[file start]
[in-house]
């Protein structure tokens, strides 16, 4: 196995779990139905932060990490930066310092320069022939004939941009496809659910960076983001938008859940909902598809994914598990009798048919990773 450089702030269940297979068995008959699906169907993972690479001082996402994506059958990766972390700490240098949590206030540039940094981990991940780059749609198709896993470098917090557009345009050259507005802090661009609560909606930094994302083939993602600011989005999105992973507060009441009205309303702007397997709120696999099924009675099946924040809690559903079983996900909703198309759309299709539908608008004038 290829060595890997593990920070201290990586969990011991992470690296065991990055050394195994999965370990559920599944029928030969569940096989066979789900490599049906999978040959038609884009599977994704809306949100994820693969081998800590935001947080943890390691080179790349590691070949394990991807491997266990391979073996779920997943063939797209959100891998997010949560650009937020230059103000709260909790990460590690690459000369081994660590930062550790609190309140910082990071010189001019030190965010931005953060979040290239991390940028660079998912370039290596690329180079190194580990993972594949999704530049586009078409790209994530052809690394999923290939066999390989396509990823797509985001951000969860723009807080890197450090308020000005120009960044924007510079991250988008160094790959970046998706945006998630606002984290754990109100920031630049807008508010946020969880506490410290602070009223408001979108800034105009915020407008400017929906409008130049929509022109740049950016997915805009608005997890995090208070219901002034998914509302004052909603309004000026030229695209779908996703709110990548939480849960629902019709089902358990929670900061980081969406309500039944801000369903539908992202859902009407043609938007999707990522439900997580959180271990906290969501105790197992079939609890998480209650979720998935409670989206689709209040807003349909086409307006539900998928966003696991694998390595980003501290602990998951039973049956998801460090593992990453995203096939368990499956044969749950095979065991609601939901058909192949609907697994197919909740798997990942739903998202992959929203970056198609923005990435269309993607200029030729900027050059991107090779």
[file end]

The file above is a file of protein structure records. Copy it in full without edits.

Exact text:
[in-house]
């Protein structure tokens, strides 16, 4: 196995779990139905932060990490930066310092320069022939004939941009496809659910960076983001938008859940909902598809994914598990009798048919990773 450089702030269940297979068995008959699906169907993972690479001082996402994506059958990766972390700490240098949590206030540039940094981990991940780059749609198709896993470098917090557009345009050259507005802090661009609560909606930094994302083939993602600011989005999105992973507060009441009205309303702007397997709120696999099924009675099946924040809690559903079983996900909703198309759309299709539908608008004038 290829060595890997593990920070201290990586969990011991992470690296065991990055050394195994999965370990559920599944029928030969569940096989066979789900490599049906999978040959038609884009599977994704809306949100994820693969081998800590935001947080943890390691080179790349590691070949394990991807491997266990391979073996779920997943063939797209959100891998997010949560650009937020230059103000709260909790990460590690690459000369081994660590930062550790609190309140910082990071010189001019030190965010931005953060979040290239991390940028660079998912370039290596690329180079190194580990993972594949999704530049586009078409790209994530052809690394999923290939066999390989396509990823797509985001951000969860723009807080890197450090308020000005120009960044924007510079991250988008160094790959970046998706945006998630606002984290754990109100920031630049807008508010946020969880506490410290602070009223408001979108800034105009915020407008400017929906409008130049929509022109740049950016997915805009608005997890995090208070219901002034998914509302004052909603309004000026030229695209779908996703709110990548939480849960629902019709089902358990929670900061980081969406309500039944801000369903539908992202859902009407043609938007999707990522439900997580959180271990906290969501105790197992079939609890998480209650979720998935409670989206689709209040807003349909086409307006539900998928966003696991694998390595980003501290602990998951039973049956998801460090593992990453995203096939368990499956044969749950095979065991609601939901058909192949609907697994197919909740798997990942739903998202992959929203970056198609923005990435269309993607200029030729900027050059991107090779």